Indian Railways is worried that the tax treatment of work contracts in the GST regime would inflate its cost of expansion, as the contractors threaten the additional tax liability on them will reflect in contract values.
The Indian Railways is worried that the tax treatment of work contracts in the goods and services tax (GST) regime would inflate its cost of expansion, as the contractors threaten the additional tax liability on them will reflect in contract values. With the transporter’s output tax liability limited — it pays service tax on passenger fares of about Rs5,000 crore annually —, it hasn’t got sufficient avenues for set-off of input taxes. The tax rate for work contracts in the GST regime will be 18%, compared with an effective rate of 4% (state VAT) now. However, tax experts feel the contractor’s claim that GST would increase the tax incidence on them is exaggerated. The taxes on whatever goods and services procured by the contractors will be fully creditable in the GST regime, while currently this facility is not available to them, they noted. “All savings (because of input tax credit) will be at the hands of the contractors.
Although the headline rate has increased, the net tax incidence on them might not necessarily increase, it might even come down,” said Amit Bhagat, partner, PwC India. Railway work contracts are now exempt from service tax, unlike in case of construction work contracts (which involves transfer of land as well), where a 6% service tax (after a 60% abatement), states impose a value-added tax of 1-4.5%. Work contracts form a substantial part of the railways’ cost as most of its expansion/modenisation projects such as laying of tracks, doubling, among others, are executed through tendered contracts. The extent of work contract component, however, varies from project to project. According to a railway official who requested anonymity, around 30% of the cost of laying a new line would be made up of work contracts and it will be 60% in case of repair works.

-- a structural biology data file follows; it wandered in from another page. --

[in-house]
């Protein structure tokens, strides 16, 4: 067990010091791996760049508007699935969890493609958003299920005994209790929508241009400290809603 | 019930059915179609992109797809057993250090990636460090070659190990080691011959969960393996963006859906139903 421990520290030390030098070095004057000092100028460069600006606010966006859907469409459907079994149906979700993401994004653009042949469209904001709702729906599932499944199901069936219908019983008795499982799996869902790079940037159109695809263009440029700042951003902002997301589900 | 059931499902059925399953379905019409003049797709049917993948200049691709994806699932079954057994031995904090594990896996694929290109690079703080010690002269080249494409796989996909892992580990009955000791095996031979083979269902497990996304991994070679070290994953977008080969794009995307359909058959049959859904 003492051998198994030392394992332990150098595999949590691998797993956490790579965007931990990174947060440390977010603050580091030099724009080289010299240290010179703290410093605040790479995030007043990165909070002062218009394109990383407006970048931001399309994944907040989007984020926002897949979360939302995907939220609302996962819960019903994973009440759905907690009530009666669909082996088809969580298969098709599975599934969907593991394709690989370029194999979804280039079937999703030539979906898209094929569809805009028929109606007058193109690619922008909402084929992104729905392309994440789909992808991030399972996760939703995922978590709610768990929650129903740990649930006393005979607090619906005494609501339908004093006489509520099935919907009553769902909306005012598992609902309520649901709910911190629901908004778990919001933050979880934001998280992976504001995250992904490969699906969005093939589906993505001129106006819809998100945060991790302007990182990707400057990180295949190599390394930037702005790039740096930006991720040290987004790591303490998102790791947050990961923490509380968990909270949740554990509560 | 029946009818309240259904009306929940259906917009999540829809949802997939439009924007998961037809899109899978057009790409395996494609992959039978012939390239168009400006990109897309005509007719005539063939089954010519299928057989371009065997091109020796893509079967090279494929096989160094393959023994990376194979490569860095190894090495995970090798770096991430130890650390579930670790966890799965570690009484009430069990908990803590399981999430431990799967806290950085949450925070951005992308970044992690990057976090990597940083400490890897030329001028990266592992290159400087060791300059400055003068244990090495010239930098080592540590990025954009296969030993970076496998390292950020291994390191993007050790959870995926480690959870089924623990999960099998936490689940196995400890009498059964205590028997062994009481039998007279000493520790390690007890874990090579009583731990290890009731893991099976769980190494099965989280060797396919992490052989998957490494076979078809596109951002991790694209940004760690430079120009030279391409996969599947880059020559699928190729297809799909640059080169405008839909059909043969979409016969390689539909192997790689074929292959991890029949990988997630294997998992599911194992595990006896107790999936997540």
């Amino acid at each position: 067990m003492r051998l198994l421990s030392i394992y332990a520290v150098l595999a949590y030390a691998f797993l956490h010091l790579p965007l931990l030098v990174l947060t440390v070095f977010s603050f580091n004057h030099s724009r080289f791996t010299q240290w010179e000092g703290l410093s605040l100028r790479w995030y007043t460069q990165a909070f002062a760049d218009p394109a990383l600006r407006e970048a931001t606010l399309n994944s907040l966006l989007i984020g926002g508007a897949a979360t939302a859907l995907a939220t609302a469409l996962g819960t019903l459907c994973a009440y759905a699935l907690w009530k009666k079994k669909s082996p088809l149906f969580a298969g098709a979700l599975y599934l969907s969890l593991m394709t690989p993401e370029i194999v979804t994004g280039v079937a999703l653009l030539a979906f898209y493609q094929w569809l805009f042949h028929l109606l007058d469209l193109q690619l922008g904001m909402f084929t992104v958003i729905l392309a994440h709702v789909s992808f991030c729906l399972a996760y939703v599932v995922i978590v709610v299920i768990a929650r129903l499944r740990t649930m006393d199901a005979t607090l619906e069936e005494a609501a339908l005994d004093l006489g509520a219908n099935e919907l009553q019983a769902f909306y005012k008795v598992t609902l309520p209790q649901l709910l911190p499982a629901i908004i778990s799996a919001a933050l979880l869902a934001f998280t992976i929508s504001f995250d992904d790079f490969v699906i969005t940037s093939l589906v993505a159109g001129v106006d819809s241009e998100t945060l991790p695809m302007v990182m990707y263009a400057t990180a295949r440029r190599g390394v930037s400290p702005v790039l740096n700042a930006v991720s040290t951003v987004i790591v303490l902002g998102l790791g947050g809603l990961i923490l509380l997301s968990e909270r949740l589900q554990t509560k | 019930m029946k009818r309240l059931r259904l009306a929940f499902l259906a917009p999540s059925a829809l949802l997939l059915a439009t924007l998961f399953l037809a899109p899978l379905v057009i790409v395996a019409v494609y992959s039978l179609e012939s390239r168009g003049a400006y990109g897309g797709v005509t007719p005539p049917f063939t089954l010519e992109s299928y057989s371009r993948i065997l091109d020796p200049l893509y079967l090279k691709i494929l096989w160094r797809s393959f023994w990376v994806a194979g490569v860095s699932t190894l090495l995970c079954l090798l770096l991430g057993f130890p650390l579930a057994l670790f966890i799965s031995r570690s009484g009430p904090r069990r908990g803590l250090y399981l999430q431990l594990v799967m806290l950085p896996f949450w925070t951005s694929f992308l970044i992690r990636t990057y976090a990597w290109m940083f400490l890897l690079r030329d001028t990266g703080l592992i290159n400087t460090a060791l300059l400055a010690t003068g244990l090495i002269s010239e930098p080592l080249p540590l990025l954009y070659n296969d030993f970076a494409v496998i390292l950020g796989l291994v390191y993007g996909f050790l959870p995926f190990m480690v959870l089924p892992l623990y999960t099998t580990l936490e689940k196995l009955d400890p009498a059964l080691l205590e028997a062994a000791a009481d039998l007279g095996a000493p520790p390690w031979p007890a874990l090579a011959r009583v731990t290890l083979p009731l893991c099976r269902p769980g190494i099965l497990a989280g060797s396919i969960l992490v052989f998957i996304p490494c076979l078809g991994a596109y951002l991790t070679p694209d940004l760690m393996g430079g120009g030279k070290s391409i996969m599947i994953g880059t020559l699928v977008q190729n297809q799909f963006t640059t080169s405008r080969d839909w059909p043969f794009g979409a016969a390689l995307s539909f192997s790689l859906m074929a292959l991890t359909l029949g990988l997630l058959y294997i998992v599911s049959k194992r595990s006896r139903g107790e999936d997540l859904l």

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According to another railway official, cost of laying a new track comes to around Rs10 crore per km. During FY16-17, the Indian Railways commissioned—including new, gauge conversion and doubling — 2,855 km of lines. “We are working on so many tracks. However, the total tax outflow, which can only be assessed after rates and exemptions are finalised, are expected to go up for the railways. It will also depend on how much contractors pass on the (ITC) benefits to the railways,” said the first official quoted above, adding that the ministry has been writing letters to the finance ministry for tax reliefs.
Apart from work contracts, the railways was also concerned about the prospect of its own material movement and coach repairing works attracting integrated GST on inter-state transfers. Though the GST Council on its June 11 meeting exempted repair works, the transporter’s own material movement will still attract integrated GST which it may not be able to offset. “We are still trying to get exemption for depot to depot transfers,” said the first official. However, the exemption seems unlikely to come by July 1, the date of roll out of GST. “I am sure some reviews will be done by the government post the roll out,” added the official.